If you exceed this allowance, you will have to pay tax, customs allowance and duty on the whole amount rather than just the amount that exceeds it, so it’s not worth trying to bend the rules. 

However, if you have worn the clothing item or have taken it out of its box depending on what it is, this will count as a used item. If there is no receipt and the tags have all been removed, then it is unlikely that you will have to pay customs duty.

Ensure that you have done all your research before using this method, as if your bag is searched and tags are found on the clothing then it will not count as a used item.

Some people just do not declare what they have bought overseas and hope that they don’t get stopped. We would not recommend doing this as you may end up paying a hefty amount, compared to what you would have paid if you had declared them in the first place. 

man coding goods

Ensure You’ve Coded Your Goods Correctly

The codes on goods are known as Customs Procedure Codes (CPCs). These identify the customs that goods are being entered and removed from. There are also commodity codes, which classify what the goods actually are. These codes are then used to calculate the customs duty that must be paid.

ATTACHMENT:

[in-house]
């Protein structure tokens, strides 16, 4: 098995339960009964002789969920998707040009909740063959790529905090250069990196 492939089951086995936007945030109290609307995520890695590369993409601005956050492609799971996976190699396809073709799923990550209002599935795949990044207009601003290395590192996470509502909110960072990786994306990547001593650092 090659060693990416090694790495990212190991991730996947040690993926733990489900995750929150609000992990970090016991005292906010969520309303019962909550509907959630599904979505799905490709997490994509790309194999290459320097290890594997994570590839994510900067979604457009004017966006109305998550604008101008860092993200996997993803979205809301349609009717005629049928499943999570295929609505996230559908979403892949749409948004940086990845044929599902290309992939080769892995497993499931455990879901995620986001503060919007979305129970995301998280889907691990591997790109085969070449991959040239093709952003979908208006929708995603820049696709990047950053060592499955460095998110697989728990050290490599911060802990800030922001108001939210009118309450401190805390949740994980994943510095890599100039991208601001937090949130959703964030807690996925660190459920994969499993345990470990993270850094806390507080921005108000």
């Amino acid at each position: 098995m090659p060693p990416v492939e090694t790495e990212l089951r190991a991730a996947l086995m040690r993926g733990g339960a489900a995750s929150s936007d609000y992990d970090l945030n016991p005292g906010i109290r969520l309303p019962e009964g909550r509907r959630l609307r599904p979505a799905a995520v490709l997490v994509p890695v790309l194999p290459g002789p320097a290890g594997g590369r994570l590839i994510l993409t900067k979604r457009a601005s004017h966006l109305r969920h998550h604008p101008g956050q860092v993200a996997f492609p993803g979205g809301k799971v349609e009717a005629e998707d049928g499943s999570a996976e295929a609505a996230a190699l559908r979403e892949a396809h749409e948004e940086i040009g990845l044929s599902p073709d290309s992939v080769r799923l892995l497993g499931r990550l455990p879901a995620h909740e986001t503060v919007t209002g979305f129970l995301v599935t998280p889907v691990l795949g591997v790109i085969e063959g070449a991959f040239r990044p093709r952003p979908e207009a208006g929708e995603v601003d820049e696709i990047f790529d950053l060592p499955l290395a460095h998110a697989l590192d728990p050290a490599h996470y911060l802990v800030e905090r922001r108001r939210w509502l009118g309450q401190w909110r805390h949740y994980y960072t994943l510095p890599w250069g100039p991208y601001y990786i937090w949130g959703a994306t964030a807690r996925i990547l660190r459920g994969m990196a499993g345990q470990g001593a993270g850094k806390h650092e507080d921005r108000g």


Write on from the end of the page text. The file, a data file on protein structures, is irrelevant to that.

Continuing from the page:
Some goods are more difficult to classify than others, meaning that you may end up paying more custom charges than you would due to incorrectly coding them. 

The goods that are harder to classify include:

  • Computers and software
  • Edible goods, including fruit
  • Electrical equipment
  • Ceramics
  • Shoes and footwear
  • Herbal medicines and supplements
  • Leather
  • Organic chemicals
  • Leather
  • Iron and Steel
  • Plastics 
  • Rice
  • Textiles
  • Tobacco
  • Vehicles and parts
  • Wood

Therefore if it’s a large order and you’re not sure what customs code to use – it’s best to ask HMRC or an experienced shipping or customs agent. Some codes are far less than others, and some even 0% due to free trade deals, so it’s always worth checking you’ve got the right customs code.

Choosing Sea Freight vs Planes

Sometimes, VAT and duty amounts are often dependent on the mode of transport used to ship the goods to the UK. When importing, you can choose to use either sea freight or planes. However, the length of time to receive the goods may vary depending on the method that you choose. 

Sea freight can take any time from 3 – 6 weeks to arrive in the UK, depending on what state the goods have been shipped from. Once they arrive within the UK, they typically take a few days. This tends to be more cost-effective for clothing goods or bulk goods.